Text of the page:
laundry.jpg As global warming and its effects continue to populate headlines, it may feel like there’s little you can do to reduce your carbon footprint. However, making your household green may be as easy as changing a few habits each week. By getting all of your family members interested in saving the planet, you can collectively contribute to preserving the environment. Here are six weekly chores that you and your household can transform to reduce your impact on the ecosystem.

1. Reduce your water usage.

This is a big one that is commonly overlooked, but sometimes, the environment reminds us that we aren’t doing an effective job of preserving our resources. Take the drought in California into account. Although droughts are common in California, according to the Public Policy Institute of California, the latest one that began in 2014 has prompted the government to declare a state of emergency. State and federal lawmakers approved of a $1 billion emergency relief plan in 2014, highlighting the economic effects of drought. Households and non-farm businesses account for 20 percent of the human water use in the state. For this reason, legislators have encouraged California residents to reduce water use when possible – this means no lawn watering or long showers. In July 2015, Californians reduced water consumption by 31 percent, according to the Los Angeles Times. However, it may be a bit premature to celebrate, even in California. Although 70 percent of the Earth is made up of water, less than 1 percent of it can be effectively used by humans, according to the U.S. Environmental Protection Agency. To reduce water consumption by up to 30 percent, you can install water-efficient appliances and fixtures around your house. Items that have the WaterSense label from the EPA can help you identify products that may improve your household’s water conservation.

2. Start composting

Even if you don’t have a garden, there are plenty of good reasons to begin composting. The EPA states that composting your waste can reduce the amount of trash that ends up in landfills. If you choose to use it around your yard, it can add beneficial nutrients to your soil and reduce the need to use pesticides. Compost can be used everywhere from playing fields to golf courses.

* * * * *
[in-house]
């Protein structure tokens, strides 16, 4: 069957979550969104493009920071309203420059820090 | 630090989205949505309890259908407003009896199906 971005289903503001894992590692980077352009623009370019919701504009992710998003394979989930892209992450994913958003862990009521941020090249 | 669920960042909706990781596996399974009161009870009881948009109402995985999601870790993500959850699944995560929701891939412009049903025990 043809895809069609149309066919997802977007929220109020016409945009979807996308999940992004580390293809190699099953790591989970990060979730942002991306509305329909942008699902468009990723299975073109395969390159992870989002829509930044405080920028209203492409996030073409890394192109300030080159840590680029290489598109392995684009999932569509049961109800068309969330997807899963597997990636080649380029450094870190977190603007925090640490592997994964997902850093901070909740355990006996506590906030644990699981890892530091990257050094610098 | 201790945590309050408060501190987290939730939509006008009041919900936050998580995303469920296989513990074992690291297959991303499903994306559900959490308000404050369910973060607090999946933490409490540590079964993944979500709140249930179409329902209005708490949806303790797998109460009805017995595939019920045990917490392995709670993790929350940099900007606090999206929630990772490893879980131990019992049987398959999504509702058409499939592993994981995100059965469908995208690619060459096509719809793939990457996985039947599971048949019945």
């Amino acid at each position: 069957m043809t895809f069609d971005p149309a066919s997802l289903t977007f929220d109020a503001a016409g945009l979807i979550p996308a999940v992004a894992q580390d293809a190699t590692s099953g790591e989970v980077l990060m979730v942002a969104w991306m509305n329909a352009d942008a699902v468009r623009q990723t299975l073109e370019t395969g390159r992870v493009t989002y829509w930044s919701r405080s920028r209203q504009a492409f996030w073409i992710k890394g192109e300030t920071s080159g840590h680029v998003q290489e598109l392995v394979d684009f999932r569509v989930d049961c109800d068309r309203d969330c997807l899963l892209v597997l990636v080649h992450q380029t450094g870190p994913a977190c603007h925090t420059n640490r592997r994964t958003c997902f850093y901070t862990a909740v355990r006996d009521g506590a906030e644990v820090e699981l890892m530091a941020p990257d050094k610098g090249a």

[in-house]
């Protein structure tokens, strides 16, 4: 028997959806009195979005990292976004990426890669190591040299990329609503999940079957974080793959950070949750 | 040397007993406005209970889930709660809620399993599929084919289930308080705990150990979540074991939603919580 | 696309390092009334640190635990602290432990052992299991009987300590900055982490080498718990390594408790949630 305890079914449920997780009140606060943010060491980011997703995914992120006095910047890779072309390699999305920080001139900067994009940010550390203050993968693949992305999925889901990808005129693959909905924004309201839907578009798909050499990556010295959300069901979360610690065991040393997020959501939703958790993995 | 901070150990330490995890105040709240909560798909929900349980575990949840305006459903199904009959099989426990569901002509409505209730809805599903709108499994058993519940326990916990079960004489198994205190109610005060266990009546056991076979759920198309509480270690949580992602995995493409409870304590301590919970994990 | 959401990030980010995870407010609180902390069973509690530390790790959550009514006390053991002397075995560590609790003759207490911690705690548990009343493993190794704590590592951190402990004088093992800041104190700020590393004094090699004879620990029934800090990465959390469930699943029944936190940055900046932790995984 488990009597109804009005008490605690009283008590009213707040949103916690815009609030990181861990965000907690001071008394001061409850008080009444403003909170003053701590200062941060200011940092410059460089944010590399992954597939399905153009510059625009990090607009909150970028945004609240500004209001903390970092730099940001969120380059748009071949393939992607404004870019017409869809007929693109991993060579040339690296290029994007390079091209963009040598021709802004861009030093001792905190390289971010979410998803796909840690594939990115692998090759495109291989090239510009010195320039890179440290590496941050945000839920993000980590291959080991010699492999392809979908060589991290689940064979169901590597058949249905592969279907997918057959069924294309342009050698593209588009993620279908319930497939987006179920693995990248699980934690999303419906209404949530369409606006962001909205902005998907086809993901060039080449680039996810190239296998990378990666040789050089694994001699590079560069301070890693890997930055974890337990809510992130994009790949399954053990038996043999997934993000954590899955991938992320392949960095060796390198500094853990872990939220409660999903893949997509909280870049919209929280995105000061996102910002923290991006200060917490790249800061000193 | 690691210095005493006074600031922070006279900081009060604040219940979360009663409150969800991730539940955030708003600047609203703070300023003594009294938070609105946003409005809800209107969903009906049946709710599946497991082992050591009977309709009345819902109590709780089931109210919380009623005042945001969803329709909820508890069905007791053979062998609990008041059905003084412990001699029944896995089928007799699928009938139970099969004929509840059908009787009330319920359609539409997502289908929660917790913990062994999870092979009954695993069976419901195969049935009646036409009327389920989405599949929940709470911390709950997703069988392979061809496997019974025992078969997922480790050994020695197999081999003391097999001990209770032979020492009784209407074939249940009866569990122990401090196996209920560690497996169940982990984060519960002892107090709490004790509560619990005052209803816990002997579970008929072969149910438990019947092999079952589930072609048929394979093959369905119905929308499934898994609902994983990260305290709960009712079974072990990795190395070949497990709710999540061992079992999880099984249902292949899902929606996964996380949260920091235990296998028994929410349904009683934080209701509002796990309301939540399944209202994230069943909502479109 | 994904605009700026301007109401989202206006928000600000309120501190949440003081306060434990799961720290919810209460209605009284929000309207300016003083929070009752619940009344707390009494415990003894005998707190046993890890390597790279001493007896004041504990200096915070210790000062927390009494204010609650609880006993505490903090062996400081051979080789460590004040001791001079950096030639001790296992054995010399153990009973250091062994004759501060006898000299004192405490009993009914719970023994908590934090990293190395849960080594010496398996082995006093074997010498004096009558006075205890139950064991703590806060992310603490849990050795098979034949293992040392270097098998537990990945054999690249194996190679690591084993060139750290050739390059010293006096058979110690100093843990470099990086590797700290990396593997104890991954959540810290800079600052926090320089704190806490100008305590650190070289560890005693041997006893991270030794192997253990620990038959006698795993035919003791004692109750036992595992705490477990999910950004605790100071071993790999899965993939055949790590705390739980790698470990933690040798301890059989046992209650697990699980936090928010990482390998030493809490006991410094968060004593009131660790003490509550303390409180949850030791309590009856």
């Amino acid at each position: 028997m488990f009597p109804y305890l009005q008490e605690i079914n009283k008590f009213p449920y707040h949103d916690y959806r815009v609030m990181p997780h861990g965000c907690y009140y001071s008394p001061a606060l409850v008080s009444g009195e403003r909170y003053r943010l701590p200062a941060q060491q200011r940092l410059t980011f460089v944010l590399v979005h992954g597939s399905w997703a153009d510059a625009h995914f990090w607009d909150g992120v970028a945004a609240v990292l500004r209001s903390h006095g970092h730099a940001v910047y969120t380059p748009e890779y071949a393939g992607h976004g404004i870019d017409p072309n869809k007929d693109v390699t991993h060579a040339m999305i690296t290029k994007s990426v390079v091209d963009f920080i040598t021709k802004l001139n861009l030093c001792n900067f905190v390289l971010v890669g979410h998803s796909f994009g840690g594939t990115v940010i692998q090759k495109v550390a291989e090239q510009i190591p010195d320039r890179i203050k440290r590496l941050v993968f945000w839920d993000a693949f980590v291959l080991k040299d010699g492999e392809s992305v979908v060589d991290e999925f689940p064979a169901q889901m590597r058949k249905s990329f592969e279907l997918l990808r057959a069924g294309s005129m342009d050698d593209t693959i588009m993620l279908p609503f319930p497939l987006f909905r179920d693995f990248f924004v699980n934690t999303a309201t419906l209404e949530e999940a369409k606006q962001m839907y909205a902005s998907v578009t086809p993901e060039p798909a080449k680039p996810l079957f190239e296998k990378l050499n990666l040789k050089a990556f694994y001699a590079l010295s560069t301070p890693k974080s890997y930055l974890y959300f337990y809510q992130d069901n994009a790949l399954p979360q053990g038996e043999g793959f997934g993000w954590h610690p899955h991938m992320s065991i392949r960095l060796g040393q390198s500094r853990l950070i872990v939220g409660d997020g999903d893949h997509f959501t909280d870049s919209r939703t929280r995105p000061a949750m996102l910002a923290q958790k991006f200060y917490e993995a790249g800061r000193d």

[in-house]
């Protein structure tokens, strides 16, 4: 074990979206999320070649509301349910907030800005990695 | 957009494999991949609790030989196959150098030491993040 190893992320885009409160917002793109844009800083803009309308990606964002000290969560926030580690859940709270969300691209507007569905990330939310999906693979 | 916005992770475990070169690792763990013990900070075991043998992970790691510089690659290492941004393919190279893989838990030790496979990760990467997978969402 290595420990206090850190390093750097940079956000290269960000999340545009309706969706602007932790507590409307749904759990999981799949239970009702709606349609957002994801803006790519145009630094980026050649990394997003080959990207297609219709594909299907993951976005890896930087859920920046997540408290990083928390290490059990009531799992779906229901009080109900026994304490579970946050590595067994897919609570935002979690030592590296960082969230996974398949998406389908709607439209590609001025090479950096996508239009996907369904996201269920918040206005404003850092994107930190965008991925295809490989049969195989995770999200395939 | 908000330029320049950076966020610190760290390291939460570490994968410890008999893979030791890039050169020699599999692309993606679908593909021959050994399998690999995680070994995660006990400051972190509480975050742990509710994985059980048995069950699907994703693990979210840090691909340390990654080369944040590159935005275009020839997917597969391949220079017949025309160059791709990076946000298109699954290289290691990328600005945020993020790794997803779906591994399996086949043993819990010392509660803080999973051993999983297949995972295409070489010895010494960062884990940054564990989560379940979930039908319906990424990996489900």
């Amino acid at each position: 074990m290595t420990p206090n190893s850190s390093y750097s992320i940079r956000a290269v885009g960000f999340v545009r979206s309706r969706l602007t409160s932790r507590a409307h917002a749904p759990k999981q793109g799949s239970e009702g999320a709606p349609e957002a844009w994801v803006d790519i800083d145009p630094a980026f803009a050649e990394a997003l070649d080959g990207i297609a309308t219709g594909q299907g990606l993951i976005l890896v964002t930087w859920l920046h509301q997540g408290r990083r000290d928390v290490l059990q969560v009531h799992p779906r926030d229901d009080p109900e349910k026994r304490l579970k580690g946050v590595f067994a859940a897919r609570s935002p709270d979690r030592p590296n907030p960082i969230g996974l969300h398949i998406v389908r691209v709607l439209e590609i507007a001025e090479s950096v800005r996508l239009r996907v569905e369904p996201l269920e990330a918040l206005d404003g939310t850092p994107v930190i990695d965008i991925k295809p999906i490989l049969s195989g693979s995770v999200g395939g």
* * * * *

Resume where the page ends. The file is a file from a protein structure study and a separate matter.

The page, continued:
3. Get into e-cycling

E-Cycling, or electronic recycling, is increasing in popularity these days. As we turn to gadgets ranging from smartphones to laptops, there’s plenty of waste to go around once the latest upgrade hits the market. In 2013, the EPA states that 40 percent of TVs, computers, smartphones and other electronics were collected for recycling once they reached the end of their lives. Many of the materials used to create these items can be reused in electronics. In some cases, these devices may even be usable to organizations that collect donations.

4. Change how you do laundry

It’s a chore that few people enjoy, but when the laundry has to be done, you can still keep Mother Nature in mind. About 90 percent of the energy used on laundry comes from using warm water, according to Real Simple. Try washing your loads in cold water next time to conserve more energy. For additional efficiency, you can ensure that every load has as much clothing as possible. This can reduce the amount of loads you need to do each time to tackle the chore.

5. Use your car less

Two-thirds of the country’s carbon monoxide output comes from automobiles, according to the EPA. Cars also rely on fossil fuels, and the harvesting of these fuels are increasing the amount of pollutants that enter the environment. There are some places that you simply can’t get to in a short amount of time without your car, but what about everywhere else? If the weather permits, try riding your bike to locations near your home to reduce your reliance on your car. Walking to nearby places can also give you a good amount of exercise while keeping your car at home. To reduce gas costs and usage, think about public transportation options in your town or city. Encouraging your household members to do the same can help you all go green.

6. Recycle what you can

Whether it’s plastic cups, paper plates or aluminum foil, there are likely plenty of items around your home that could be easily recycled. Many towns and cities also offer free recycling bins for homeowners to use to sort their trash, rather than sending it all to a landfill. To find out exactly what can be recycled, visit the EPA or your city or town’s waste management website for more information. Once you determine what can and can’t be recycled in your household, you can take steps to be proactive about recycling on a regular basis. For example, you can label your trash bins for specific items, such as paper plates and glass bottles. This will make it easy for everyone (especially kids!) to keep recyclables separate from the actual trash. Being mindful of the environment ¬outside of the house can help your entire family reduce their carbon footprints as well. For example, bringing reusable bags to the grocery store can ensure that you aren’t taking home more plastic bags than necessary. Purchasing products that are composed of recycled items can also boost your eco-friendliness, as well as buying merchandise that can be recycled after use. Our planet is already in the middle of the sixth mass extinction of plants and animals, according to the Center of Biological Diversity. About 75 percent of waste is recyclable, but Americans are only recycling 30 percent of it. An excess of 100 million Americans live in urban areas where the air is unsafe to breathe, according to the EPA. To say that we are overusing our planet’s resources may be an understatement. However, these small steps can help Earth retain all of its glory. Over time, these small changes to your daily lifestyle could have a big impact on the environment as we know it.